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Soft Programmable Materials In Sustainable Technologies (SPRINT LAB)

About Us

Recent years have witnessed a tremendous surge in the use of composite materials across multiple research communities. Composites, which involve an innovative combination of different materials, enable synergistic enhancement of the properties of individual components. For example, nanoparticle-hydrogel composites can exhibit superior mechanical properties compared to the hydrogel itself, and at the same time improve the stability of the nanoparticles against aggregation. Exciting strategies involving a rational selection of hybrid or composite materials to modulate interfaces have further opened new directions in the field of materials discovery with unique bulk and interfacial properties. In our group, we plan to harness the plurality of bulk and interfacial properties offered by organic-inorganic composites to fabricate functional materials, with potential applications in green enhanced oil recovery (EOR), carbon capture, programmable and multi-responsive emulsions, and atmospheric water harvesting (AWH).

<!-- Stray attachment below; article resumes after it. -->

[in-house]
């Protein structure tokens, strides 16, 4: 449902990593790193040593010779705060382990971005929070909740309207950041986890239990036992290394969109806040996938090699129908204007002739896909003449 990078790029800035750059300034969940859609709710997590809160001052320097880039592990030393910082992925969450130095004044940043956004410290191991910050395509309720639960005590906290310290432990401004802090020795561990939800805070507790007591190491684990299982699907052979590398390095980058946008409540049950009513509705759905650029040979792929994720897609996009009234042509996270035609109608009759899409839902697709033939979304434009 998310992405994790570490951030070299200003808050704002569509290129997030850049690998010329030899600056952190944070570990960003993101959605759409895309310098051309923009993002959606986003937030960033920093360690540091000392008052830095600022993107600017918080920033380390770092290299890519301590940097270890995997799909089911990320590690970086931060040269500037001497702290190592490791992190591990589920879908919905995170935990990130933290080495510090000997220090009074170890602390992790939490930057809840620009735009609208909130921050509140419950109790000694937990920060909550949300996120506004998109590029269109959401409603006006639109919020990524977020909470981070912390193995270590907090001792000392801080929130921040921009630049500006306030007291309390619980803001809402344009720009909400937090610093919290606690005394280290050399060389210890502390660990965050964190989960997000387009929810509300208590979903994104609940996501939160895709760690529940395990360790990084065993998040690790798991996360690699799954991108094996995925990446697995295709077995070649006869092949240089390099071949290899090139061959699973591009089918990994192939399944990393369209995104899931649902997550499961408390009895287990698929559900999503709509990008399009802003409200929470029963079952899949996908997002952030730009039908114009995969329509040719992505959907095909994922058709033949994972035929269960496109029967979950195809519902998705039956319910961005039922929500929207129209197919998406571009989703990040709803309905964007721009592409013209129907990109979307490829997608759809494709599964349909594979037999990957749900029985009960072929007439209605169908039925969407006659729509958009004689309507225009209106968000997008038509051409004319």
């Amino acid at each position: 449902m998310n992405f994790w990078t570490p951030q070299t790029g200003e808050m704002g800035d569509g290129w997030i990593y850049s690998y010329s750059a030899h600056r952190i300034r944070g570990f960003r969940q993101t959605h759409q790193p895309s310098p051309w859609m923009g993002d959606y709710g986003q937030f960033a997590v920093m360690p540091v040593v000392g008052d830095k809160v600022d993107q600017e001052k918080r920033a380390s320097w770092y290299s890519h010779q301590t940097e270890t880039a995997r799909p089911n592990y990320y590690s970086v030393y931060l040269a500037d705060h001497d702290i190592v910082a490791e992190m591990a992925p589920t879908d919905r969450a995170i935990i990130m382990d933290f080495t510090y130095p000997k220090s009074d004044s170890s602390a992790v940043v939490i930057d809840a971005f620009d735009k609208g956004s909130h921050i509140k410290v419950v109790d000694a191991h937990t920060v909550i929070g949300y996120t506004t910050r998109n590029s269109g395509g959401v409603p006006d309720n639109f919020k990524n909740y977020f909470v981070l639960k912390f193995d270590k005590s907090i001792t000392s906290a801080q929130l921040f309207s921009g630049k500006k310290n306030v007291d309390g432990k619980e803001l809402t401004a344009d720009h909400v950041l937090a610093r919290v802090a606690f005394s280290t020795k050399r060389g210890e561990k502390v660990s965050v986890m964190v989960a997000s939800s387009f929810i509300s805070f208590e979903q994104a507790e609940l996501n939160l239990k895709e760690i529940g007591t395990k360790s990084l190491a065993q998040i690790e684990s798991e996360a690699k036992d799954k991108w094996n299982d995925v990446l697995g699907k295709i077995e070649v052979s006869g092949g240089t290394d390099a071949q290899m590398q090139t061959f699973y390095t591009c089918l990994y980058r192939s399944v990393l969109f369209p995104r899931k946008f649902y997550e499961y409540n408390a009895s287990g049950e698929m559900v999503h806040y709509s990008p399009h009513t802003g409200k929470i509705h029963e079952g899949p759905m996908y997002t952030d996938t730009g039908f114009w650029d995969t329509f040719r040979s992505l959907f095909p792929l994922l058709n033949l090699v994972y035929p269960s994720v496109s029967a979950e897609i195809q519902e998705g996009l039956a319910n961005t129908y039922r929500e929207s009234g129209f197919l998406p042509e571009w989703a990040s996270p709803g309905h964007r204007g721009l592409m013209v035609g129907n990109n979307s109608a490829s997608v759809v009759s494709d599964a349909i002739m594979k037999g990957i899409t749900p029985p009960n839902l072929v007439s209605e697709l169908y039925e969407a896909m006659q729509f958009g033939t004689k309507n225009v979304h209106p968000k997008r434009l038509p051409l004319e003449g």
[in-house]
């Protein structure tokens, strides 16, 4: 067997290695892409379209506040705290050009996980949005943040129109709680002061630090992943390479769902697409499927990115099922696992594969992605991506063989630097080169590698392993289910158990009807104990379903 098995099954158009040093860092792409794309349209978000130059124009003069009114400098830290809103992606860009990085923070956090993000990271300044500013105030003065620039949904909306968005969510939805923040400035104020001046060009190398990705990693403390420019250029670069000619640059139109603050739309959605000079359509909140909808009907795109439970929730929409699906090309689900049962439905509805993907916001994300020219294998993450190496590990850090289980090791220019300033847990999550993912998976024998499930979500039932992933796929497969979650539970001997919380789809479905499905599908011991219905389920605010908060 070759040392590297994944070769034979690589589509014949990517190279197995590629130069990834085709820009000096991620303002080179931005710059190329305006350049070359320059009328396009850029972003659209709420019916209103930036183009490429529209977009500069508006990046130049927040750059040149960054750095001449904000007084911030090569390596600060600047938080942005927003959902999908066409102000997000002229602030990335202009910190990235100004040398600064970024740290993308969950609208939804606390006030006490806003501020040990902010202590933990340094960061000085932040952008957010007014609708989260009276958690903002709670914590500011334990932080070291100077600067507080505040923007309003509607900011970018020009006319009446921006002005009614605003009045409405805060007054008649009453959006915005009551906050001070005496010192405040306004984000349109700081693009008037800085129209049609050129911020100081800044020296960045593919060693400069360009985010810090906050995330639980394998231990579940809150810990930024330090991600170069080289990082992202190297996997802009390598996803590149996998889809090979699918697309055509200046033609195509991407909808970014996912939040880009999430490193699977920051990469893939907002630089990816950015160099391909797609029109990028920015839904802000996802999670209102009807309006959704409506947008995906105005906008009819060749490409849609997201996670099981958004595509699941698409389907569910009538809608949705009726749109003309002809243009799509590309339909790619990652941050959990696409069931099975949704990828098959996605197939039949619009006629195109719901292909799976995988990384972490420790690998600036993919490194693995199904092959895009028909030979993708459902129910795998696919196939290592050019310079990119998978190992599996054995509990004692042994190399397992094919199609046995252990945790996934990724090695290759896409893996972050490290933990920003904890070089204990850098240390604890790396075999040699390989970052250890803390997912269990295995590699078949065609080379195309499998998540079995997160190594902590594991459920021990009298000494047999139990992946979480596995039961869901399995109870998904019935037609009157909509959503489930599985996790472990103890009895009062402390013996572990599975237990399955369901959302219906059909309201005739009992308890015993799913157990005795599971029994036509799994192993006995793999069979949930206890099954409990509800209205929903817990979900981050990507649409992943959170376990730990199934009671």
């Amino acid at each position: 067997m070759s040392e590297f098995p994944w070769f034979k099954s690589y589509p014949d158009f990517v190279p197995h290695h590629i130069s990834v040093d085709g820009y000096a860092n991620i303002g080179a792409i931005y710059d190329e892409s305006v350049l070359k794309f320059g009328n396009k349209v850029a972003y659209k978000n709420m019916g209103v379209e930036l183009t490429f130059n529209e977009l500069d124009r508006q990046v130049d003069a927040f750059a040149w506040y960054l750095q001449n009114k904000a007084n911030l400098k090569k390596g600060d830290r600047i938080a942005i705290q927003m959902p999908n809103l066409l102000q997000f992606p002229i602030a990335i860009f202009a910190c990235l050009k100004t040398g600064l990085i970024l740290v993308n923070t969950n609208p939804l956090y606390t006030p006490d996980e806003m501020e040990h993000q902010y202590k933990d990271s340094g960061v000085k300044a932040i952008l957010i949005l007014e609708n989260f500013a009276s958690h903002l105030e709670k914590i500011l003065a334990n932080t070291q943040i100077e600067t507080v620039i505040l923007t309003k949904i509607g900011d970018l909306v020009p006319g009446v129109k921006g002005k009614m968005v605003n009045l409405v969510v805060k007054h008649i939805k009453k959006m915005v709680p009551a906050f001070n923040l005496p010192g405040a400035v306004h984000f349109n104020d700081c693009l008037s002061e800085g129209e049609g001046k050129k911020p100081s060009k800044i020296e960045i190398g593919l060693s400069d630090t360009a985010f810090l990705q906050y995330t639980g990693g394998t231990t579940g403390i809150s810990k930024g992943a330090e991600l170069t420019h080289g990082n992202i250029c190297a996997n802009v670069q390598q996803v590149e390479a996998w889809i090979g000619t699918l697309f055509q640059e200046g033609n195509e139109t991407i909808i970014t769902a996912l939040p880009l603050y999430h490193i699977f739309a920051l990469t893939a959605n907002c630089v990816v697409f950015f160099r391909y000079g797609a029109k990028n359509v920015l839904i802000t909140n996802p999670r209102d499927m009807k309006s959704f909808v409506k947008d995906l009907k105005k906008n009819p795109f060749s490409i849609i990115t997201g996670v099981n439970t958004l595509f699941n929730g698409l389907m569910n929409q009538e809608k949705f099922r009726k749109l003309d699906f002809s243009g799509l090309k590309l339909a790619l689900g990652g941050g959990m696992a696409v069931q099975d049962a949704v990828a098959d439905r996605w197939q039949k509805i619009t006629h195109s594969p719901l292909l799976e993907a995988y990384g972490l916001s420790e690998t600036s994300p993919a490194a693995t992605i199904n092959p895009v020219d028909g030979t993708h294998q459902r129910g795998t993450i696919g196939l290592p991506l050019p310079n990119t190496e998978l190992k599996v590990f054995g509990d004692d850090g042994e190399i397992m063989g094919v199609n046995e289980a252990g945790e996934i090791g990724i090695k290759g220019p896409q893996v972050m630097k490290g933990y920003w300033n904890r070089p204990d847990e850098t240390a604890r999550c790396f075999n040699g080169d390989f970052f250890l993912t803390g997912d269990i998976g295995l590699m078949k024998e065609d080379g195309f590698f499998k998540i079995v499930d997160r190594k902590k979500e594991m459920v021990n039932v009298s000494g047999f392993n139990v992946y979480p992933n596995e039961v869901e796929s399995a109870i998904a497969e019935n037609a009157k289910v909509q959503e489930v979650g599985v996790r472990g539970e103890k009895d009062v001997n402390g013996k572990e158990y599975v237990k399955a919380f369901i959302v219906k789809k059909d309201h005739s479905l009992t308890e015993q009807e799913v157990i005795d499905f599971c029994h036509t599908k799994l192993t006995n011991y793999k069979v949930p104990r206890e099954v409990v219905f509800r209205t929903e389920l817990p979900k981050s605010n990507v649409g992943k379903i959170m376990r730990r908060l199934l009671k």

A second aspect of the research in our group is to use structured solvents like liquid crystals as templates for molecular assembly and synthesis of functional materials. The central theme in this direction is to translate the anisotropic order of these solvents into well-defined hierarchical structures that possess macroscale anisotropy. Such structures are quite prevalent in many biological systems and have potential applications in membrane separations, nanofluidic osmotic energy conversion and energy storage devices.

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